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Governor Greg Abbott hosts virtual town hall Thursday

Texans can submit questions through social media videos

A group of coronavirus specimen collection units sit on the desk where Texas Governor Greg Abbott, center, addressed the coronavirus death of Patrick James who resided at the Texas Masonic Retirement Center. The press conference was held in the Arlington Emergency Management office in Arlington, Wednesday March 18, 2020. (Tom Fox/The Dallas Morning News via AP)
A group of coronavirus specimen collection units sit on the desk where Texas Governor Greg Abbott, center, addressed the coronavirus death of Patrick James who resided at the Texas Masonic Retirement Center. The press conference was held in the Arlington Emergency Management office in Arlington, Wednesday March 18, 2020. (Tom Fox/The Dallas Morning News via AP) (The Dallas Morning News)

When Texas Gov. Greg Abbott announced a public health disaster Thursday at noon, there were three coronavirus-related deaths reported in the state. By the evening, the death toll reached five.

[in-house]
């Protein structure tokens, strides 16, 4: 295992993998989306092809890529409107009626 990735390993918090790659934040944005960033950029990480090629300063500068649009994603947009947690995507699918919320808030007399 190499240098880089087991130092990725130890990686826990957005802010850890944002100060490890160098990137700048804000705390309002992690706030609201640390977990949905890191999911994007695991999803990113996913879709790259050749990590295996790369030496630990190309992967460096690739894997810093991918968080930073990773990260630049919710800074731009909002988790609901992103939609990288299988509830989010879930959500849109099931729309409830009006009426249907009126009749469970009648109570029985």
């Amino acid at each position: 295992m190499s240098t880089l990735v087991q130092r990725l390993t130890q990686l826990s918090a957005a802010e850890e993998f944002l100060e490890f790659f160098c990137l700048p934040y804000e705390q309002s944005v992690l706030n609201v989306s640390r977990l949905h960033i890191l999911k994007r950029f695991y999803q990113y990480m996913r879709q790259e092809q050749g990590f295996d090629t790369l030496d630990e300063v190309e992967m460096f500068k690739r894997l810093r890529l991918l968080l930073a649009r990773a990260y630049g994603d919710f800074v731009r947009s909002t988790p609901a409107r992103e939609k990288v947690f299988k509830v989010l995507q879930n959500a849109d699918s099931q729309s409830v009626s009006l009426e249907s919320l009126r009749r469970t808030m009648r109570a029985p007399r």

Abbott talked about the need to implement his disaster declaration to help prevent the spread of COVID-19 throughout Texas during a virtual town hall meeting held in Austin on Thursday evening.

During the meeting, Abbott again committed to having 20,000 tests available by the end of the week. Abbott also touched up on the impact on the economy, the decision to close schools and price gouging complaints.

Here’s a few of the questions Abbott answered during the town hall.

When will small businesses be able to apply for financial help?

Abbott said the federal government is in the process of approving Texas’ small business loan applications. He said small businesses should be able to apply through the Small Business Administration by Monday at the latest.

Will grocery stores stay open?

Abbott stressed that grocery stores do not have supply issues and that people do not need to panic buy or hoard groceries. He said he was “confident” about the supply chains and does not think it will be disrupted.

What should we expect in the economy?

Abbott said “this will be a tough economic time.” Several industries, like the restaurant industry, have been decimated by the emergency declarations.

“The only thing that would be tougher is if we do not take this action right now,” Abbott said.

Although he said he can’t forecast the unemployment numbers, he said officials are working to address those needs.

Will the virus die off in warmer weather?

Dr. John Hellerstedt, the Texas Department of State Health Services Commissioner, said that because the virus is a novel one that has not been seen before, it’s impossible to predict whether warmer weather will help kill the spread of COVID-19.

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